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Routes & Birdwatching Sites

Routes & Birdwatching Sites

Great Malaga Path (GR 249). Stage 19. Campillos - Embalses del Guadalhorce

Stage 19 is the last of the series of stages where farmland is the main type of environment and the next stages become more mountainous. Stage 19 still passes through olive groves and grain fields however its special feature are a group of lagoons, Lagunas de Campillos, and pine tree formations, which together convert this part of the walk into a mosaic of landscapes accompanied by an interested variety of birds.


Highlighted Species

In the centre of Campillos you will have a chance to see urban species, principally  Eurasian Collared Dove, Common and Pallid Swift, Barn Swallow, House Martin,  Spotless Starling, House Sparrow,  plus Common Kestrel, European Turtle Dove, and Common Starling around the industrial estate located in the outskirts. Once you leave these buildings behind you will enter cultivated fields and olive groves where Red-legged Partridge, Song Thrush, Hoopoe, Crested Lark, Common Blackbird, European Robin, Blackcap, Common Chiffchaff, Great Tit, Goldfinch, Common Linnet and Corn Bunting are the most common species. Although Little Bustard is chosen as target species of all of Stage 19, and indeed it can be observed during the route, a good spot to enjoy this species is around Laguna Dulce very close to the starting point.

The presence of large scattered pine trees are the reminder of what the area must have looked like before the land was ploughed and turned into farmland. These trees produce such species as Common Buzzard, Coal Tit and Raven.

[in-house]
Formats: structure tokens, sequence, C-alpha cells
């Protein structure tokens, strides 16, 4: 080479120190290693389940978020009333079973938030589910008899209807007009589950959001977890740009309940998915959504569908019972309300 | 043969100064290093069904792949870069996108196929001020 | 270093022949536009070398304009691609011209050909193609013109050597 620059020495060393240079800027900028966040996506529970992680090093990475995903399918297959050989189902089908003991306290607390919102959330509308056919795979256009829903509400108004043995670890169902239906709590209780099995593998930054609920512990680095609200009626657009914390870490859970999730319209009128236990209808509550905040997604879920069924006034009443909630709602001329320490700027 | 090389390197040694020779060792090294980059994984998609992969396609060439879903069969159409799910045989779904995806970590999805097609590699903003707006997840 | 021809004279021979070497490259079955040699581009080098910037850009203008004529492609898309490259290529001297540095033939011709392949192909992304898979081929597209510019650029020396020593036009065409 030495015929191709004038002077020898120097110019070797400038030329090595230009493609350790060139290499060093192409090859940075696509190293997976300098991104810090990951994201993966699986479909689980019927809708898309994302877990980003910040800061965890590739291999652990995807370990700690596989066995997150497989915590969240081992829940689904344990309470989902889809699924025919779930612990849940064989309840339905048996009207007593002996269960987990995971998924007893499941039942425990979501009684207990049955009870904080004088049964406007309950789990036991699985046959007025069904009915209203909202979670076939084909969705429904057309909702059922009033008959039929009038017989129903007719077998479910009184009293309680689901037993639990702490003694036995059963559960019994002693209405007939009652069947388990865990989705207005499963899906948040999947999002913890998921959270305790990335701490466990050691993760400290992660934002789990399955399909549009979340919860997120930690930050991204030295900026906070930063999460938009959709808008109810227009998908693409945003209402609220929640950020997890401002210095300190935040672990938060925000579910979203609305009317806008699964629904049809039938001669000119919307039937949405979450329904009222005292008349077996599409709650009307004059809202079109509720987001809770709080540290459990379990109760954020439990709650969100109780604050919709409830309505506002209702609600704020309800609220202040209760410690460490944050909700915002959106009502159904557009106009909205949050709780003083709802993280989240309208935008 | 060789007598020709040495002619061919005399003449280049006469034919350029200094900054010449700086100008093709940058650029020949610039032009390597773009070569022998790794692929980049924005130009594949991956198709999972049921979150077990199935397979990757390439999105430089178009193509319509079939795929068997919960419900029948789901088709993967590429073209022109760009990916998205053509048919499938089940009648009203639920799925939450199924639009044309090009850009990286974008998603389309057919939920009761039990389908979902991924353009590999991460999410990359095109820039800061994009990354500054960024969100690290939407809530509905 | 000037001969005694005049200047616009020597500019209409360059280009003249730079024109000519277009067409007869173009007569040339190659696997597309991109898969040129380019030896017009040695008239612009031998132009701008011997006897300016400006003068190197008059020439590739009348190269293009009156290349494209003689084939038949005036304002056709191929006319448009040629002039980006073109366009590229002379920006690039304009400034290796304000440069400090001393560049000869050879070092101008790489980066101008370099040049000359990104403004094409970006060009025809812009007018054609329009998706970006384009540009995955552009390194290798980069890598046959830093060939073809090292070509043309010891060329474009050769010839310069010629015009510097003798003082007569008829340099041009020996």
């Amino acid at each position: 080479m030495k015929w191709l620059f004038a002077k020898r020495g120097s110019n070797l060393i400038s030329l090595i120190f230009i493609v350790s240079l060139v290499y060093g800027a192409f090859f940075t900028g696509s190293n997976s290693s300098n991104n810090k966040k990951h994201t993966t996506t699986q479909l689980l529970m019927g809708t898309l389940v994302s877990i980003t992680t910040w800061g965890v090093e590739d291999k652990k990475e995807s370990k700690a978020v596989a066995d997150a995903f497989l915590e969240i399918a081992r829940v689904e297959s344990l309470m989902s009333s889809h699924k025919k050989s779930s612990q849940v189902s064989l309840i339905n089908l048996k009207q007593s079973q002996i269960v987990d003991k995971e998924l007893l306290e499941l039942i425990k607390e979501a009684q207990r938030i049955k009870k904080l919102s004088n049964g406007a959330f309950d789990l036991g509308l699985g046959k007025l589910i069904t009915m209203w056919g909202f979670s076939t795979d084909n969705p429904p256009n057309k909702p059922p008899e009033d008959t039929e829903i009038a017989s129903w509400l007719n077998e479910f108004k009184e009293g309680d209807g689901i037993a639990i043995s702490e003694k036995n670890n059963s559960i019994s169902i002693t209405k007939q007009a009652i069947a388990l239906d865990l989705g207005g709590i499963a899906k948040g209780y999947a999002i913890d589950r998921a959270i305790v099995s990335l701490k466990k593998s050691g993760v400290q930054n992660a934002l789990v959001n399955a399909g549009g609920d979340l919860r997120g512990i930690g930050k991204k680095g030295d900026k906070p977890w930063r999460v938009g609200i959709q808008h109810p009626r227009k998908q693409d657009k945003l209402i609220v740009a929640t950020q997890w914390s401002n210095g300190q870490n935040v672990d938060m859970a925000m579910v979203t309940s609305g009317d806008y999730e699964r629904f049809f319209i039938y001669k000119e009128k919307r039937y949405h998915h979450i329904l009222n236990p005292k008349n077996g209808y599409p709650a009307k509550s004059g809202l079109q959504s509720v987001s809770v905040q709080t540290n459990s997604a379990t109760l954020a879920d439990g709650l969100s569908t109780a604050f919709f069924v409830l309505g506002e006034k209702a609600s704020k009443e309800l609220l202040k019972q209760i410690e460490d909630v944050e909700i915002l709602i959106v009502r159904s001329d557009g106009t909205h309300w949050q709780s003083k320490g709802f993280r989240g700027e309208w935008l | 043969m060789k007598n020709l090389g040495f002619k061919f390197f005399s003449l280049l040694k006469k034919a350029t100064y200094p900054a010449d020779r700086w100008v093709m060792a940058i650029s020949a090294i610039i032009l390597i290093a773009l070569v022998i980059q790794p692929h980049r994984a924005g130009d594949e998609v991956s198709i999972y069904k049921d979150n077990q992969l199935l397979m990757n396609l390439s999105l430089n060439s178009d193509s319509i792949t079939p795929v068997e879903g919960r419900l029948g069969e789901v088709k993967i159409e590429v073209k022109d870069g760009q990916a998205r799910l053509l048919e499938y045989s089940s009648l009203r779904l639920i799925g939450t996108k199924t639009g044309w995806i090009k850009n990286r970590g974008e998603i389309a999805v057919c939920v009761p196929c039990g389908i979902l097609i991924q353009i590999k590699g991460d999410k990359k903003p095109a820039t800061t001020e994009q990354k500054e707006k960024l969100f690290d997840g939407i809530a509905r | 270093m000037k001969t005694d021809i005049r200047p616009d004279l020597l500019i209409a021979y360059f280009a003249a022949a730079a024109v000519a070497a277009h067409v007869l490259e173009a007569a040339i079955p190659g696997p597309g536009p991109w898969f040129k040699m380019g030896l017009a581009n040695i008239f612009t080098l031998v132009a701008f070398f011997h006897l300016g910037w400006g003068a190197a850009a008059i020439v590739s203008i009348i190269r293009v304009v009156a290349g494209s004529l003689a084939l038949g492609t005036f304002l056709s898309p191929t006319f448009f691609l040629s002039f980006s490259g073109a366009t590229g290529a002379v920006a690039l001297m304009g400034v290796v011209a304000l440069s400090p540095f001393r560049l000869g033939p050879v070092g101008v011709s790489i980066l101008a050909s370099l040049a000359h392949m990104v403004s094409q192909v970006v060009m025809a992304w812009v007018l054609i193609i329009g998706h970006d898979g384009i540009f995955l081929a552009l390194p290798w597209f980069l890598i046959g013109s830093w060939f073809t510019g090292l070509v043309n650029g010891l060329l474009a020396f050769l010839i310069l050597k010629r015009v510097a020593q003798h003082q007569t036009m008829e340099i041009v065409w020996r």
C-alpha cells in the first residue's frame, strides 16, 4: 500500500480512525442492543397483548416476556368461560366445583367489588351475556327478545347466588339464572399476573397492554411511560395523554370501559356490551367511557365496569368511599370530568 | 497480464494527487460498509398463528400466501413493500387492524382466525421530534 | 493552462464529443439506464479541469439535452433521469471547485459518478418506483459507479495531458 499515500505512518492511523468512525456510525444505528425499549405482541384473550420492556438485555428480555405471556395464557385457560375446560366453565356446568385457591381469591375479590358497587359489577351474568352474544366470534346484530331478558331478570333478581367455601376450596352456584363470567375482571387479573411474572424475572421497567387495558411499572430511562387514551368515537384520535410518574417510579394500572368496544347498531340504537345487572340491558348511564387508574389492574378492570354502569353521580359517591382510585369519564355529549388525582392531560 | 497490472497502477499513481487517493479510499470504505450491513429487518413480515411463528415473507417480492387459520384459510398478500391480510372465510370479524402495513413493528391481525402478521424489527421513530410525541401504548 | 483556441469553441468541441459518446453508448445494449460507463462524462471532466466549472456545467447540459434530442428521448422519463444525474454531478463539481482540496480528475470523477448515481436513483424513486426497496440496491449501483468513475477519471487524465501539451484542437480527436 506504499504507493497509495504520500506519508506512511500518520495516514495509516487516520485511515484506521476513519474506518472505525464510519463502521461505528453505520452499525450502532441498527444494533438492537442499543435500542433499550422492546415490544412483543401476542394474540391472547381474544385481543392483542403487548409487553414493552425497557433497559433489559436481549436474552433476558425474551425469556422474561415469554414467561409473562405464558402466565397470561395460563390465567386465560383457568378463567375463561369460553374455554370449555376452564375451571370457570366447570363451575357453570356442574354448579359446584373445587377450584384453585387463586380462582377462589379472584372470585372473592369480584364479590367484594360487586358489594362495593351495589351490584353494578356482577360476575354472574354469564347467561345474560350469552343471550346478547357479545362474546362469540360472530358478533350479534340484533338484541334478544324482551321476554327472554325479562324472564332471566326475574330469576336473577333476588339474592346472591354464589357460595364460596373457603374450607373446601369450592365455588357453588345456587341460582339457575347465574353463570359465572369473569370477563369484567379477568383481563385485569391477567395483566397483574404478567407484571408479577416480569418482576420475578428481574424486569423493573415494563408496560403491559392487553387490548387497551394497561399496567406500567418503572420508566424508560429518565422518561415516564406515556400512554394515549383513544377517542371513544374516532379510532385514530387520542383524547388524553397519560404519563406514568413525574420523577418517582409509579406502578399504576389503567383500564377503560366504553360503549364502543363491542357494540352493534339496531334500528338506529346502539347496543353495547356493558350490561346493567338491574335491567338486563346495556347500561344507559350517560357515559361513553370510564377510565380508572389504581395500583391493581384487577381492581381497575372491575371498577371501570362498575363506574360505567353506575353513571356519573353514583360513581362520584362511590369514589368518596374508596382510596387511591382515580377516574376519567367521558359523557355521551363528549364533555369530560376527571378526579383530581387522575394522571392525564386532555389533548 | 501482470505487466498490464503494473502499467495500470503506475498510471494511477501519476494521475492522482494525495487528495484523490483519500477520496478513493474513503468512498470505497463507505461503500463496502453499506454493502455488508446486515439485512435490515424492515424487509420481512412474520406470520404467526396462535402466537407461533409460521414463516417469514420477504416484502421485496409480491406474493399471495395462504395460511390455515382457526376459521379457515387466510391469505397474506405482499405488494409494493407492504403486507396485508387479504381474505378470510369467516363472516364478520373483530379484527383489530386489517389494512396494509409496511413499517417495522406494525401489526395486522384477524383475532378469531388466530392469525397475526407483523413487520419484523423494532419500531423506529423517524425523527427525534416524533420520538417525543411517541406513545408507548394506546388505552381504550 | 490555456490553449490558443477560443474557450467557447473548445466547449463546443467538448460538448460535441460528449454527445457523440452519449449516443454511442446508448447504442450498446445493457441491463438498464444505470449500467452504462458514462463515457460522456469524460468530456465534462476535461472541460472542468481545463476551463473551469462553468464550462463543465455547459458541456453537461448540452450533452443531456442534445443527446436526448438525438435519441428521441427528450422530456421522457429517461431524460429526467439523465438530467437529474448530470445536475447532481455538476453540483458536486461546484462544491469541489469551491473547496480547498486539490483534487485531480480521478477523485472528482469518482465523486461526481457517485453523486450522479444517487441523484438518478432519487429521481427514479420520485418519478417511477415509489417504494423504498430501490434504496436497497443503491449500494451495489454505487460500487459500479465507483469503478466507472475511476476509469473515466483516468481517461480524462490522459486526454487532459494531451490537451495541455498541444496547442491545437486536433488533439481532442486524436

The group of lagoons you will be visiting are, in walking order, El Cerero, Laguna de Camuñas and la Marcela; these are areas which constitute true oases for water birds in an environment dominated by dry crop farming.  The most common species in these wetlands are Little Grebe, Eared (Black-necked) Grebe, Great Crested Grebe, Grey Heron, Greater Flamingo, Mallard, Gadwall, Northern Shoveler, Red-crested Pochard, Common Pochard, White-headed Duck, Moorhen, Coot, Black-winged Stilt, Lapwing, Golden Plover, Snipe, Green and Common Sandpiper, Black-headed Gull, White and Yellow Wagtail, and Meadow Pipit. Moreover, Cranes can be seen in the surroundings in winter months.

In the pine wood, before you cross the Arroyo del Boquerón, such birds could appear as the Common Wood Pigeon, European Turtle Dove, Hoopoe, Greenfinch, Serin, Crossbill and  Common Chaffinch, whilst in the scrubland, before the downhill section leading towards the reservoirs, you can fairly easily find Crested Lark, Stonechat, European Robin, Song Thrush and Sardinian Warbler.

During migration periods in this part of Stage 19, Black Kite, Honey Buzzard, and good numbers of Bee-eaters tend to be seen flying overhead; neither is it uncommon to see Griffon Vulture, Bonelli´s Eagle and Peregrine Falcon in flight, frequenting the area in search for food.

Once you reach the end of the stage at the foot of the reservoirs, water birds become the focus again, even though the depth of the Embalses limits the diversity of species, mainly to Little Black-backed, Yellow-legged and Black-headed Gulls, Mallard, Little and Eared (Black-necked) Grebe, Great Crested Grebe, Cormorant, Grey Heron and Coot.


The way to the Guadalhorce Reservoir, a great work of hydraulics from the beginning of 20th century, goes across a plain terrain, which, close to Campillos, created good conditions for formation of endorheic lagoons with high level of salinity, and then continues over the surrounding mountains.


Route On foot
Trail Type Lineal
Distance 23000
Estimated Time 5:15
Difficulty - Blue -Easy